References

(1)    Revedin A, Aranguren B, Becattini R, Longo L, Marconi E, Lippi MM, et al. Thirty thousand-year-old evidence of plant food processing. Proc Natl Acad Sci U S A 2010 Nov 2;107(44):18815-9.

(2)    Henry AG, Brooks AS, Piperno DR. Microfossils in calculus demonstrate consumption of plants and cooked foods in Neanderthal diets (Shanidar III, Iraq; Spy I and II, Belgium). Proc Natl Acad Sci U S A 2011 Jan 11;108(2):486-91.

(3)    Cho SS, Qi L, Fahey GC, Jr., Klurfeld DM. Consumption of cereal fiber, mixtures of whole grains and bran, and whole grains and risk reduction in type 2 diabetes, obesity, and cardiovascular disease. Am J Clin Nutr 2013 Aug;98(2):594-619.

(4)    Aune D, Norat T, Romundstad P, Vatten LJ. Whole grain and refined grain consumption and the risk of type 2 diabetes: a systematic review and dose-response meta-analysis of cohort studies. Eur J Epidemiol 2013 Nov;28(11):845-58.

(5)    de PK, Pruimboom L. The dietary intake of wheat and other cereal grains and their role in inflammation. Nutrients 2013 Mar;5(3):771-87.

(6)    Gibson RS, Bailey KB, Gibbs M, Ferguson EL. A review of phytate, iron, zinc, and calcium concentrations in plant-based complementary foods used in low-income countries and implications for bioavailability. Food Nutr Bull 2010 Jun;31(2 Suppl):S134-S146.

(7)    Oumarou H, Ejoh R, Ndjouenkeu R, Tanya A. Nutrient content of complementary foods based on processed and fermented sorghum, groundnut, spinach, and mango. Food Nutr Bull 2005 Dec;26(4):385-92.

(8)    Wall R, Ross RP, Fitzgerald GF, Stanton C. Fatty acids from fish: the anti-inflammatory potential of long-chain omega-3 fatty acids. Nutr Rev 2010 May;68(5):280-9.

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Kyla Newcombe

About Kyla Newcombe

Kyla is a highly qualified clinical nutritionist with a master’s degree in Nutritional Medicine. Kyla runs her own private practice, offering personalised dietary and supplement advice. Kyla has extensive experience in weight management, skin disorders and digestive issues. Her website is at www.kylanewcombenutrition.com. Kyla regularly contributes to articles for leading consumer magazines, and blogs about healthy cake ingredients and recipes at www.healthybake.co.uk.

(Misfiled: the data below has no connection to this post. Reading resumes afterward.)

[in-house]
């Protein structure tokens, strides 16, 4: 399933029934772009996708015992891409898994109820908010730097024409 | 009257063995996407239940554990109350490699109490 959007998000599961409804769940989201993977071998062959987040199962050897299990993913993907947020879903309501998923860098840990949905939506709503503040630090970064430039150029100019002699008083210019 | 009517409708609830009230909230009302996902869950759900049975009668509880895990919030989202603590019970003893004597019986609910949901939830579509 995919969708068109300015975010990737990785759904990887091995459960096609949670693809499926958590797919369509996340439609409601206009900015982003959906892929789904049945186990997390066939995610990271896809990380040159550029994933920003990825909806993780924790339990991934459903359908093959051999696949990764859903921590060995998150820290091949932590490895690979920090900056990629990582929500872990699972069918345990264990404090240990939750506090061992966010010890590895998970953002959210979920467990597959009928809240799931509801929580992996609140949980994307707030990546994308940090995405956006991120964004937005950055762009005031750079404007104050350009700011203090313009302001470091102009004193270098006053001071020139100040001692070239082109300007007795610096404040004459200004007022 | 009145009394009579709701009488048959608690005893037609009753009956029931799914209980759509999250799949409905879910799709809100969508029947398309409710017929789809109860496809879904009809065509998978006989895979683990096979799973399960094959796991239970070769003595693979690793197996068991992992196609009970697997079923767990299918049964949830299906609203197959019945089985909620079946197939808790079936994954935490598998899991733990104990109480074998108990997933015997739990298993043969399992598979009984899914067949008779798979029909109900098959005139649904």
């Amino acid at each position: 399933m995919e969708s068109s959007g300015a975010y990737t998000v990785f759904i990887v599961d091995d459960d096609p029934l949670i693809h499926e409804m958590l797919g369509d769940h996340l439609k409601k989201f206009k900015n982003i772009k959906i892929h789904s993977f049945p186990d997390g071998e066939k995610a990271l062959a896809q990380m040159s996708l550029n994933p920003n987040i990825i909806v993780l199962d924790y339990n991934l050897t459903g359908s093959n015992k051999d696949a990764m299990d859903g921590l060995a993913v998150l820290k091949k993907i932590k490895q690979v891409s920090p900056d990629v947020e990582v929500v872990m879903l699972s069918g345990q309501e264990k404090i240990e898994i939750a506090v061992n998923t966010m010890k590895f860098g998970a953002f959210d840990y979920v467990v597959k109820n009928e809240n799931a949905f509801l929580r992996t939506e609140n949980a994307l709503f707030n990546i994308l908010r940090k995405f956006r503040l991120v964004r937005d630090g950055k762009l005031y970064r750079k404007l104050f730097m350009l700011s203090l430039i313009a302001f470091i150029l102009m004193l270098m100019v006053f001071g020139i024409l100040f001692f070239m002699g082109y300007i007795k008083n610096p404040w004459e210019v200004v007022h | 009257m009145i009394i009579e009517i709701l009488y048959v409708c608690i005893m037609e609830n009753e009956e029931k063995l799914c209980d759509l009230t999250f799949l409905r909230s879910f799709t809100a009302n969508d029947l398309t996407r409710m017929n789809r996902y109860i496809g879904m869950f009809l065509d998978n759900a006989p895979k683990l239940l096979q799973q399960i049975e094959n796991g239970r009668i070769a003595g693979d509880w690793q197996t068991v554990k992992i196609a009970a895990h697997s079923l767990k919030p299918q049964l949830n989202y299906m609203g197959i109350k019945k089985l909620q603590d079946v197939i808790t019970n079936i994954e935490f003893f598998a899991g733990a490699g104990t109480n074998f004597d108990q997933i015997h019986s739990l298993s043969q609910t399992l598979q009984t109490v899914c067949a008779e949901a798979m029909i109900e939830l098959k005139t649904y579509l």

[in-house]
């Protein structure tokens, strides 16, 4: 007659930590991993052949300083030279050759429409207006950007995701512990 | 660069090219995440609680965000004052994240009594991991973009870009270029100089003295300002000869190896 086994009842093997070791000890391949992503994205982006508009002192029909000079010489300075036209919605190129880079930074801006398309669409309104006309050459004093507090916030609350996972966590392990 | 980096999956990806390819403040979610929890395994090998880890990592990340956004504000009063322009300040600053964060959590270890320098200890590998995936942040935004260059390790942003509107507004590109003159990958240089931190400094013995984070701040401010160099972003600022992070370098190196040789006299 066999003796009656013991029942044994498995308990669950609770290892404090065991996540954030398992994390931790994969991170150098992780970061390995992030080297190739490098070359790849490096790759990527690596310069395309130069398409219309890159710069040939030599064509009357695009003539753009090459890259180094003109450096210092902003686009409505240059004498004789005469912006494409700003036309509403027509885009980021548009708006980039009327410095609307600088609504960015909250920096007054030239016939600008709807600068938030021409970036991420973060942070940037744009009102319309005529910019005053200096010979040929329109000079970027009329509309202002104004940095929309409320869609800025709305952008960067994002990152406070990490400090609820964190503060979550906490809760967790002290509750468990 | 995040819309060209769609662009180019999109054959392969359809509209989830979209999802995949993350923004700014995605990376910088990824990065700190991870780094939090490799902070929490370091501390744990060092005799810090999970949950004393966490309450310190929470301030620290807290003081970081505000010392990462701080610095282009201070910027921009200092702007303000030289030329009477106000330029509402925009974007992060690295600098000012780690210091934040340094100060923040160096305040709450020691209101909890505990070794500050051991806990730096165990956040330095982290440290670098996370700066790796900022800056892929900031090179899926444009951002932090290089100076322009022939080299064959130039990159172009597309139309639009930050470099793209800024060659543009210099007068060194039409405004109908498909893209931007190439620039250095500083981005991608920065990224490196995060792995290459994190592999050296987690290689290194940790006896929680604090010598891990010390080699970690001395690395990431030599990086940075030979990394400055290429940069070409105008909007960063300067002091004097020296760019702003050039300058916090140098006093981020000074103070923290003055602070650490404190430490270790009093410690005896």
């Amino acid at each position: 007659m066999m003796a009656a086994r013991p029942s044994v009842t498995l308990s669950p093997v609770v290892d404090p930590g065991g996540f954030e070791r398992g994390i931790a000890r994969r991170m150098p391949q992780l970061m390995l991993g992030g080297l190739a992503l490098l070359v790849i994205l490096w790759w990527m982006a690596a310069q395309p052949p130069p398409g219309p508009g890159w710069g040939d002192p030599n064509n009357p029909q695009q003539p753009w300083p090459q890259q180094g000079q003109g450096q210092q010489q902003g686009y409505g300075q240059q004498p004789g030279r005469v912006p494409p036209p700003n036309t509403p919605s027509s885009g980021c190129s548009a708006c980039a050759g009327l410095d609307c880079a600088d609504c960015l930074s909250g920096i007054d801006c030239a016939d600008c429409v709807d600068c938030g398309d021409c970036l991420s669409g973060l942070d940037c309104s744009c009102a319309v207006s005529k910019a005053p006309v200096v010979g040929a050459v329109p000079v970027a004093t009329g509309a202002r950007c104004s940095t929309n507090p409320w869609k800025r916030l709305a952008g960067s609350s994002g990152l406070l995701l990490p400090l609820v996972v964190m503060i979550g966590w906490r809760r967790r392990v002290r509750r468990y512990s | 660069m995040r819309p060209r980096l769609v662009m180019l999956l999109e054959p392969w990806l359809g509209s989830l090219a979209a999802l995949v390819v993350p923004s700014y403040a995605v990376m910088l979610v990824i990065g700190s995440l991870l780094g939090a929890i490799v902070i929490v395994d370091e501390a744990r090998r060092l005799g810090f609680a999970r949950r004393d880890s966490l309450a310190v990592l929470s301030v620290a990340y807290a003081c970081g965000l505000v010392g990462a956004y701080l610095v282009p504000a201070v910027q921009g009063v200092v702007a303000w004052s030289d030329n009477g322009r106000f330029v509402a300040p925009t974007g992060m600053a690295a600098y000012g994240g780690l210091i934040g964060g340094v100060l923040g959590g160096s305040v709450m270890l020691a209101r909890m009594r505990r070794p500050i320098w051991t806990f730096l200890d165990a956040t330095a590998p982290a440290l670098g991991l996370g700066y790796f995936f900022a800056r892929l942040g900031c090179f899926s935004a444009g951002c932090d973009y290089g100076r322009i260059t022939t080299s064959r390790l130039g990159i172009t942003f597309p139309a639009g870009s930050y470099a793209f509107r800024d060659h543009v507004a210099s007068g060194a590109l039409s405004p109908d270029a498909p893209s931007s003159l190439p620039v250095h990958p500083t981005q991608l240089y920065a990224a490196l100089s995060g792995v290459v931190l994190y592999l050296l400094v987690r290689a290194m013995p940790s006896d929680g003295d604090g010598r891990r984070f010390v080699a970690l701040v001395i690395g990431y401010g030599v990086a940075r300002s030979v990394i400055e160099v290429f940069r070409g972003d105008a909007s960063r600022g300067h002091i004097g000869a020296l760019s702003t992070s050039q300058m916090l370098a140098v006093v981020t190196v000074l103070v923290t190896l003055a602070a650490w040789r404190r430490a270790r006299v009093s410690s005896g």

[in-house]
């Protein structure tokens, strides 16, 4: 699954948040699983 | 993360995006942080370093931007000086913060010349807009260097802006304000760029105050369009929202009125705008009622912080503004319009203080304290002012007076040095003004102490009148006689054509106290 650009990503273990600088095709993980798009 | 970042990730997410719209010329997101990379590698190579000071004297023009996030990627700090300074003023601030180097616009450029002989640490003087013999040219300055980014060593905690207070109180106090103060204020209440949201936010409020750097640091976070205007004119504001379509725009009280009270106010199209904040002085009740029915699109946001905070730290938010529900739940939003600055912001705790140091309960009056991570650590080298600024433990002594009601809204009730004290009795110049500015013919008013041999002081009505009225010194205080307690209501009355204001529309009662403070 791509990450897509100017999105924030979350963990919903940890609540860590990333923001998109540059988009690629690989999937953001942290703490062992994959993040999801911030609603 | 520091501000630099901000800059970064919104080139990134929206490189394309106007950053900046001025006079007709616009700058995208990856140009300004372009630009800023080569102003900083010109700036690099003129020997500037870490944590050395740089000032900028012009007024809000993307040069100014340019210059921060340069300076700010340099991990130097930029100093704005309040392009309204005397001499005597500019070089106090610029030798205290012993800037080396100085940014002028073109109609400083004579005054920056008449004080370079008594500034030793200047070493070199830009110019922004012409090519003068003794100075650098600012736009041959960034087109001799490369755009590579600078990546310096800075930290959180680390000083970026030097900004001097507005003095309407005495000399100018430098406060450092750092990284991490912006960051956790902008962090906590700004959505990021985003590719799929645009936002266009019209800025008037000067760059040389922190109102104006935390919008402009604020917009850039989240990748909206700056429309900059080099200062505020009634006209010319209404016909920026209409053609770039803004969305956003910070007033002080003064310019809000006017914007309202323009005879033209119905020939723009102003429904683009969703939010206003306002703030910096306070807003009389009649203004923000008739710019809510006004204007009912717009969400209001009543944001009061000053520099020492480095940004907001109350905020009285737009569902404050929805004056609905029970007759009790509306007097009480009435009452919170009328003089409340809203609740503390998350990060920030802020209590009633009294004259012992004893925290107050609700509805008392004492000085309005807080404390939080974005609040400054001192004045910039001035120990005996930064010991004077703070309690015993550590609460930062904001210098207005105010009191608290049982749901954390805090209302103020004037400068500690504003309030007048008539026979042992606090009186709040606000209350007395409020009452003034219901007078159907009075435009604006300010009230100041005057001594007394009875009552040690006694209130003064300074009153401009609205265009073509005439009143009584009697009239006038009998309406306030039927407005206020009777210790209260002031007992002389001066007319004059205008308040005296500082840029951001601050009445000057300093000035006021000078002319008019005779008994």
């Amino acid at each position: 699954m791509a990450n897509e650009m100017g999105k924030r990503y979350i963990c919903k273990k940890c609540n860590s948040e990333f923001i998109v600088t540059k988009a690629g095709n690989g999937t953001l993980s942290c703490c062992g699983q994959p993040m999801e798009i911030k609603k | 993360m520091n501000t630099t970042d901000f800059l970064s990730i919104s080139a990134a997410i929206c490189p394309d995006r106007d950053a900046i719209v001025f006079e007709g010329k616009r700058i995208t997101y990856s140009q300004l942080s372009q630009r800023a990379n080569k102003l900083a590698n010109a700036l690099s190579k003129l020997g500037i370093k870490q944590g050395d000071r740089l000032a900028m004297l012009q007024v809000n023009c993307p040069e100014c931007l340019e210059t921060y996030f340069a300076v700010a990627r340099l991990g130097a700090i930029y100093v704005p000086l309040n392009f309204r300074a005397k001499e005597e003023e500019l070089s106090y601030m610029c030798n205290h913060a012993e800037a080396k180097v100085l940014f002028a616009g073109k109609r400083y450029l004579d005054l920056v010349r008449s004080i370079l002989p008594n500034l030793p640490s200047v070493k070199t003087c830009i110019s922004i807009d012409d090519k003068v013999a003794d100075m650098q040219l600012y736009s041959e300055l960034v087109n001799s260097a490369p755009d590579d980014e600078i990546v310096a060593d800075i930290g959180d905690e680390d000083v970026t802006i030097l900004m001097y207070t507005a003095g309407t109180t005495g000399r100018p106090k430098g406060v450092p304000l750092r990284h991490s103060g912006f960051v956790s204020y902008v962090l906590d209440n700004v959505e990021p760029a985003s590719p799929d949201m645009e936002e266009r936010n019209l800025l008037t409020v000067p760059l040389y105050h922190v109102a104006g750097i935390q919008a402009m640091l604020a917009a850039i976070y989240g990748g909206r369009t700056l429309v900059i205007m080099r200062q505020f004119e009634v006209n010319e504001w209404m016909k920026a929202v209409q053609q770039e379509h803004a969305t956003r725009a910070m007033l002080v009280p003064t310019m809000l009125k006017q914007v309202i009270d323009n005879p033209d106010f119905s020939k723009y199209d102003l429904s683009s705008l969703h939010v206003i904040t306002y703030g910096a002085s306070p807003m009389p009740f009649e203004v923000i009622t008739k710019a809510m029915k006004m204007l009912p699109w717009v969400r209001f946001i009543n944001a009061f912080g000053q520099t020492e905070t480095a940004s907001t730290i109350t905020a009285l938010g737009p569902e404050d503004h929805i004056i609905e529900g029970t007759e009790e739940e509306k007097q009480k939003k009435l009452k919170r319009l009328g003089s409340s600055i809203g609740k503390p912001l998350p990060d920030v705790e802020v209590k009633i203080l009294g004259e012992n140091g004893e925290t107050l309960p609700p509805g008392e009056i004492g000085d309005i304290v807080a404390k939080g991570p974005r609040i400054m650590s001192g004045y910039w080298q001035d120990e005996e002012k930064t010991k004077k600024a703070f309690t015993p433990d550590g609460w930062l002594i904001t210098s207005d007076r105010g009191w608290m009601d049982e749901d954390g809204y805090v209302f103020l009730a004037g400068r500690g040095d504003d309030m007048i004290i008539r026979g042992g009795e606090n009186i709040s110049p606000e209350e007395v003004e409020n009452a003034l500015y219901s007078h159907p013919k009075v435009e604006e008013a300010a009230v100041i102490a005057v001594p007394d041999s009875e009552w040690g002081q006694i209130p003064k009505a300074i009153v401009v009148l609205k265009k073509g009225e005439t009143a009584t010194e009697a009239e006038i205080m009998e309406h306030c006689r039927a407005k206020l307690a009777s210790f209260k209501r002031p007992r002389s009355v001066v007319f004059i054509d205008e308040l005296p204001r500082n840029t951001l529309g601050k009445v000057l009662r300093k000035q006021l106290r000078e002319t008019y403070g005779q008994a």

4 thoughts on “Are grains the enemy?

  • Dee

    You always tell us what NOT to do but dont actually give a working example of what would be good to do. Practical recipe suggestions are the only way we can move forward and make changes please.

  • Kyla Williams (Igennus nutrition technical advisor)

    Hi Dee,

    Thank you for you message. I agree that practical recipe suggestions are the way forward when helping to make changes. This article is simply an introduction to grains to help clear up any misconceptions and to answer some of the questions we receive on this topic. On the one hand recipe suggestions are brilliant, however without the explanations on why eating a certain way may benefit health, many people will be hesitant to make changes. You are obviously ready to follow a healthy lifestyle, but for many people they need this information to justify making changes to their eating habits.

    Perhaps you could take on board some of my tips in this article, such as choosing ancient grains, sprouted grains and gluten free oats if you are sensitive to gluten. There are also plenty of healthy recipes if you search online including foods such as quinoa, buckwheat, amaranth, almond flour, brown rice and beans etc. A great website I can recommend if you are looking for gluten free recipes is http://deliciouslyella.com/

    I hope that helps!

    Kyla

    • Sophie Tully
      Sophie Tully

      Hi BB, thanks for your comment you are right in that insulin itself does not make us fat but sharp rises in insulin levels cause a rapid movement of glucose into our cells. This then results in the release of the stress hormone cortisol as our brain perceives that we are ‘low on energy’. Cortisol release liberates glucose from storage in order to give us the energy we would need to deal with the threat we have encountered. This insulin – cortisol relationship promotes central fat deposition and increases our risk of higher unwanted belly fat. I hope this clarifies Kyla’s point.